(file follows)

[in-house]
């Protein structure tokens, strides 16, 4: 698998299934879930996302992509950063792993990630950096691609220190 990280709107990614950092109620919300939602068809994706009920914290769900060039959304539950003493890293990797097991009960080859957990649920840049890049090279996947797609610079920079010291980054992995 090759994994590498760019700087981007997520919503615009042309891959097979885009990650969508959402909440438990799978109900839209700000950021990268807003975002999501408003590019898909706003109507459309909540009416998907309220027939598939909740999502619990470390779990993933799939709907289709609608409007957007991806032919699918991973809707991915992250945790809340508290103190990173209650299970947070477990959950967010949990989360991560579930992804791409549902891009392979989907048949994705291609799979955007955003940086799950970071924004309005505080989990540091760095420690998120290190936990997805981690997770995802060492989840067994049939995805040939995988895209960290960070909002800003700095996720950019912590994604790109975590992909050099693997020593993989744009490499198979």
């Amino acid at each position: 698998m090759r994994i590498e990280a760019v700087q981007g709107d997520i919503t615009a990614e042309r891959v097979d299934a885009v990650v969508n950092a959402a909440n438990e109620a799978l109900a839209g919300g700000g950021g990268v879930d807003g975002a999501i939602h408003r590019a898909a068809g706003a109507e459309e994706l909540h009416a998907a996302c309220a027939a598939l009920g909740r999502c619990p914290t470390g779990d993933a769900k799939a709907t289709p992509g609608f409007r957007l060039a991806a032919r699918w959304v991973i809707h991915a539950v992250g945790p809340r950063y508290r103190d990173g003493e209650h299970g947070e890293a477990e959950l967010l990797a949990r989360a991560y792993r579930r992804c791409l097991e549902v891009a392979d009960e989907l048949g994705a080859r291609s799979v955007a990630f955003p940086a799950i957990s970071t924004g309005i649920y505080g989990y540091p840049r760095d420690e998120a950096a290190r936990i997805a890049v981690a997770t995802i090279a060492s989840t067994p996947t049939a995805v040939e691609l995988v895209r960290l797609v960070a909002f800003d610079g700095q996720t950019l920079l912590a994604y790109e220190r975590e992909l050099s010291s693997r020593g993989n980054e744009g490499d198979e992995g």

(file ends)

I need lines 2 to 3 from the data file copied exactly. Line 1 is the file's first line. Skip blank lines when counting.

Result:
């Protein structure tokens, strides 16, 4: 698998299934879930996302992509950063792993990630950096691609220190 990280709107990614950092109620919300939602068809994706009920914290769900060039959304539950003493890293990797097991009960080859957990649920840049890049090279996947797609610079920079010291980054992995 090759994994590498760019700087981007997520919503615009042309891959097979885009990650969508959402909440438990799978109900839209700000950021990268807003975002999501408003590019898909706003109507459309909540009416998907309220027939598939909740999502619990470390779990993933799939709907289709609608409007957007991806032919699918991973809707991915992250945790809340508290103190990173209650299970947070477990959950967010949990989360991560579930992804791409549902891009392979989907048949994705291609799979955007955003940086799950970071924004309005505080989990540091760095420690998120290190936990997805981690997770995802060492989840067994049939995805040939995988895209960290960070909002800003700095996720950019912590994604790109975590992909050099693997020593993989744009490499198979």
């Amino acid at each position: 698998m090759r994994i590498e990280a760019v700087q981007g709107d997520i919503t615009a990614e042309r891959v097979d299934a885009v990650v969508n950092a959402a909440n438990e109620a799978l109900a839209g919300g700000g950021g990268v879930d807003g975002a999501i939602h408003r590019a898909a068809g706003a109507e459309e994706l909540h009416a998907a996302c309220a027939a598939l009920g909740r999502c619990p914290t470390g779990d993933a769900k799939a709907t289709p992509g609608f409007r957007l060039a991806a032919r699918w959304v991973i809707h991915a539950v992250g945790p809340r950063y508290r103190d990173g003493e209650h299970g947070e890293a477990e959950l967010l990797a949990r989360a991560y792993r579930r992804c791409l097991e549902v891009a392979d009960e989907l048949g994705a080859r291609s799979v955007a990630f955003p940086a799950i957990s970071t924004g309005i649920y505080g989990y540091p840049r760095d420690e998120a950096a290190r936990i997805a890049v981690a997770t995802i090279a060492s989840t067994p996947t049939a995805v040939e691609l995988v895209r960290l797609v960070a909002f800003d610079g700095q996720t950019l920079l912590a994604y790109e220190r975590e992909l050099s010291s693997r020593g993989n980054e744009g490499d198979e992995g």